Custom Shop Fenders. Like buses. You wait around for ages and then four show up all at once! And yet it only takes one glance at our flamboyant quartet of Founders Design models to realise that this isn’t going to be your regular bus ride to work – it’s more of a magical mystery tour. From left to right, our four-piece includes the Fred Stuart Herringbone Telecaster, the Alan Hamel Sparkle Telecaster, the Mark Kendrick Stratocaster and the JW Black Stratocaster.
Inspired by a pre-war Martin Herringbone D-28, Stuart’s Telecaster design betrays his love for bluegrass. Fred had seen many a bluegrass guitarist make the jump from a Martin acoustic to playing electric on a Telecaster and both, he says, have an “initial defining quality.”
Alan Hamel arrived at the Custom Shop in 1992, five years after Fred Stuart, with whom he often shared stages. Hamel’s Sparkle Telecaster is a reference to what brought him to Fender in the first place, as he was initially hired when the Custom Shop were looking for somebody to take care of sparkle finishes. The bridge pickup is a replica of an early model Broadcaster pickup with specifications coming from Alan’s research for The Blackguard book.
Mark Kendrick’s Custom Shop career also began with paint, but soon progressed – hired in 1991, by 1992 he was building. The Golden Teal Sparkle Burst on his Founders Design guitar – with contrasting transparent walnut back and sides – is inspired by the “Cholo lowrider culture” in 1970s Santa Ana, while the guitar also features a trio of Kendrick’s own Stratocaster pickups.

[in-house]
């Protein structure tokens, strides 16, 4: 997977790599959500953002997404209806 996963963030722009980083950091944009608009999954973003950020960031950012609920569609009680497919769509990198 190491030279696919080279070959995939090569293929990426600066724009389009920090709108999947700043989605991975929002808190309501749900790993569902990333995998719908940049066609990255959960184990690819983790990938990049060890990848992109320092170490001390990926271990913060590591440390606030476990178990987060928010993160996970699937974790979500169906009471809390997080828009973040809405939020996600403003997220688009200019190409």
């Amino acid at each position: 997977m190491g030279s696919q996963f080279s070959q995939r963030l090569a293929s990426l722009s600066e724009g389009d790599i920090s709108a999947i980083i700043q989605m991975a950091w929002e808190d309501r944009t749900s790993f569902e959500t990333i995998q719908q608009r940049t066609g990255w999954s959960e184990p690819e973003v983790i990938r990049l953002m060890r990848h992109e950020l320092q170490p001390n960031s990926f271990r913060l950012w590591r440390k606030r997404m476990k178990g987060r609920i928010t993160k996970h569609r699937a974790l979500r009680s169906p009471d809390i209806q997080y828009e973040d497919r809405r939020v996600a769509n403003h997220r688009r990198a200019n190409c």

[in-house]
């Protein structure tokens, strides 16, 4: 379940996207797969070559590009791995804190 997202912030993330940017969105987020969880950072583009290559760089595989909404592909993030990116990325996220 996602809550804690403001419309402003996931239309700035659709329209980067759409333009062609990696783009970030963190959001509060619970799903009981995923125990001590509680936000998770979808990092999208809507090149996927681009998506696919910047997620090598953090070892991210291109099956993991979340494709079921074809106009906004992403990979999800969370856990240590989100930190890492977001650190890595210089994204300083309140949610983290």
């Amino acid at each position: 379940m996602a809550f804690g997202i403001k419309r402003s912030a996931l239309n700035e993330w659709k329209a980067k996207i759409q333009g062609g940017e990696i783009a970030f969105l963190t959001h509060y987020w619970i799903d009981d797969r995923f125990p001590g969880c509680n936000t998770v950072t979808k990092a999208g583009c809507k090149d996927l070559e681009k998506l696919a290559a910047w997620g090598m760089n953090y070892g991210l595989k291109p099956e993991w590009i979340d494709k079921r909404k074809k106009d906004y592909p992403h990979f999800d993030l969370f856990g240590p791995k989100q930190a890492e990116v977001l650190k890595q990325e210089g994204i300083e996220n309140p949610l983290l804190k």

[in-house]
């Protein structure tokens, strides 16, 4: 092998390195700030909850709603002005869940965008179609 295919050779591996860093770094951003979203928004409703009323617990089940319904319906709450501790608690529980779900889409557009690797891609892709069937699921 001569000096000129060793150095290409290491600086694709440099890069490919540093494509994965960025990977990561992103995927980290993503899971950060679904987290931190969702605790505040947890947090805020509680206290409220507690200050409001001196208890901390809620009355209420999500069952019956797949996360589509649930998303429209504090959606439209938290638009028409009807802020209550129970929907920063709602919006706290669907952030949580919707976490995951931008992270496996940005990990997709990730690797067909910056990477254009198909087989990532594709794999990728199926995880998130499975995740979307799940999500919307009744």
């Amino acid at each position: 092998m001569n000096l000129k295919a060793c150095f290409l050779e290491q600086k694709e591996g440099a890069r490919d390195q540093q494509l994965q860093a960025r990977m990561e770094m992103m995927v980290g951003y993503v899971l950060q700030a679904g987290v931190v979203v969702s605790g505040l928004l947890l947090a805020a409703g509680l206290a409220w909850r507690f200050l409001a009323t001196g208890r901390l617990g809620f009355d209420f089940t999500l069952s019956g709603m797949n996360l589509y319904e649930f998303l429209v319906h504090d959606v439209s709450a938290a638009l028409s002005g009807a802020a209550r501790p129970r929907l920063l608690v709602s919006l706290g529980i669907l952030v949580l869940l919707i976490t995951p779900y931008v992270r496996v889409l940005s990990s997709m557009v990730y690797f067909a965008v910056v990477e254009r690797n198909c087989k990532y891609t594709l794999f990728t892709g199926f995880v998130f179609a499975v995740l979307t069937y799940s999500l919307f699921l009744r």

Few can claim to have been more influential in the first decade of the Fender Custom Shop than JW Black, and although he was instrumental in bringing the art of relicing to Fender, his Founders Design instrument couldn’t be further removed from that phenomenon. As well as working with the likes of Clapton, Beck, Dylan and The Rolling Stones, Black also built a lot of instruments for the doctor/lawyer clientele.
“They were a weekend warrior guitar player collector group, and when you talked to them, you knew they were making a special gift for themselves,” says Black, and heavily figured tops such as the one on the JW Black Founders Design Stratocaster here became something of a calling card for the former Custom Shop man.
Fittingly, when asked about this instrument he says that “It’s still about Leo and how he served the musician. It’s taking his greatest designs and just adding modern twists, artist input, player input, and coming up with something that honours his original concept, but brings it up to standards for the modern player.” We suspect that the Fender Custom Shop will continue to do just that for at least another 30 years and way beyond that.